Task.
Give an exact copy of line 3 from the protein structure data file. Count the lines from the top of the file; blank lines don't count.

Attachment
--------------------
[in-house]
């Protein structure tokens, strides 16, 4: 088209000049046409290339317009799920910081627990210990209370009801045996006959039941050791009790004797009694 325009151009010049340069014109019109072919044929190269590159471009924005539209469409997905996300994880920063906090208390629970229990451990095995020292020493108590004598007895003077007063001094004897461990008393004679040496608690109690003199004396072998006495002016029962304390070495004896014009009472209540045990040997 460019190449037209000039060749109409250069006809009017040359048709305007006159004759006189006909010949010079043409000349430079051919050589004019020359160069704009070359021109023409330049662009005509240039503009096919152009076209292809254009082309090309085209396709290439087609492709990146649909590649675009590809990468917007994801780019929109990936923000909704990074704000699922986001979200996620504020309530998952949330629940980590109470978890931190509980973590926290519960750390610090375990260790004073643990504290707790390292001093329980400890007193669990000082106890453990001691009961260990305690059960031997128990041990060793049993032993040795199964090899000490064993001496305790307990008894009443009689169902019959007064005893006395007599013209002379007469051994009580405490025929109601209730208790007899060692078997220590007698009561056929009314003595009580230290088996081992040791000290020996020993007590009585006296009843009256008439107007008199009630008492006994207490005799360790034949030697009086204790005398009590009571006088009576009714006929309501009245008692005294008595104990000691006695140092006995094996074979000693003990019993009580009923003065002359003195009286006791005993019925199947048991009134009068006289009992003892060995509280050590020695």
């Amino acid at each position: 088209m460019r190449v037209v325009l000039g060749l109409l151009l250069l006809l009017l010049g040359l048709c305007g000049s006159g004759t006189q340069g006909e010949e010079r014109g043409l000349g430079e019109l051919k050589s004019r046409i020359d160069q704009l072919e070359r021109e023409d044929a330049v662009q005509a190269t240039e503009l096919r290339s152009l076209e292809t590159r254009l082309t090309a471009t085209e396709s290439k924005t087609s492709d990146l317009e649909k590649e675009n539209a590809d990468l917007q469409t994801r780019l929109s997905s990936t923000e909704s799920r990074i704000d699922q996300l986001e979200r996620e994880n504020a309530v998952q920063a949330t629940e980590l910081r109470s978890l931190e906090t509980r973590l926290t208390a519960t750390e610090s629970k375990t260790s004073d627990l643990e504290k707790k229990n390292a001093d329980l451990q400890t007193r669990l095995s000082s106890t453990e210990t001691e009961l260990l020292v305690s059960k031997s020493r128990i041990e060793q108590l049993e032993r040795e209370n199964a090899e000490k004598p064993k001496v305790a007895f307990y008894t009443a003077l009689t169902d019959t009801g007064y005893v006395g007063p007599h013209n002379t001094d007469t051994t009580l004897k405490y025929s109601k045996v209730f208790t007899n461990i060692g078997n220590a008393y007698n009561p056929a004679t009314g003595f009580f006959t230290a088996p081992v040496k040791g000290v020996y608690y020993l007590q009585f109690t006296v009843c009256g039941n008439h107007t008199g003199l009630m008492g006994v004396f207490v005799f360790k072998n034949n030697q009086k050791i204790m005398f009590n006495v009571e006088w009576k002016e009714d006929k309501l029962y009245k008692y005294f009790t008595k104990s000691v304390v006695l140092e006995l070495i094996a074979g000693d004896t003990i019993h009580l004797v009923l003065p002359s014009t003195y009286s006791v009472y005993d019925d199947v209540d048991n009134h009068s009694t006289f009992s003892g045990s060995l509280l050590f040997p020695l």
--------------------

């Amino acid at each position: 088209m460019r190449v037209v325009l000039g060749l109409l151009l250069l006809l009017l010049g040359l048709c305007g000049s006159g004759t006189q340069g006909e010949e010079r014109g043409l000349g430079e019109l051919k050589s004019r046409i020359d160069q704009l072919e070359r021109e023409d044929a330049v662009q005509a190269t240039e503009l096919r290339s152009l076209e292809t590159r254009l082309t090309a471009t085209e396709s290439k924005t087609s492709d990146l317009e649909k590649e675009n539209a590809d990468l917007q469409t994801r780019l929109s997905s990936t923000e909704s799920r990074i704000d699922q996300l986001e979200r996620e994880n504020a309530v998952q920063a949330t629940e980590l910081r109470s978890l931190e906090t509980r973590l926290t208390a519960t750390e610090s629970k375990t260790s004073d627990l643990e504290k707790k229990n390292a001093d329980l451990q400890t007193r669990l095995s000082s106890t453990e210990t001691e009961l260990l020292v305690s059960k031997s020493r128990i041990e060793q108590l049993e032993r040795e209370n199964a090899e000490k004598p064993k001496v305790a007895f307990y008894t009443a003077l009689t169902d019959t009801g007064y005893v006395g007063p007599h013209n002379t001094d007469t051994t009580l004897k405490y025929s109601k045996v209730f208790t007899n461990i060692g078997n220590a008393y007698n009561p056929a004679t009314g003595f009580f006959t230290a088996p081992v040496k040791g000290v020996y608690y020993l007590q009585f109690t006296v009843c009256g039941n008439h107007t008199g003199l009630m008492g006994v004396f207490v005799f360790k072998n034949n030697q009086k050791i204790m005398f009590n006495v009571e006088w009576k002016e009714d006929k309501l029962y009245k008692y005294f009790t008595k104990s000691v304390v006695l140092e006995l070495i094996a074979g000693d004896t003990i019993h009580l004797v009923l003065p002359s014009t003195y009286s006791v009472y005993d019925d199947v209540d048991n009134h009068s009694t006289f009992s003892g045990s060995l509280l050590f040997p020695l």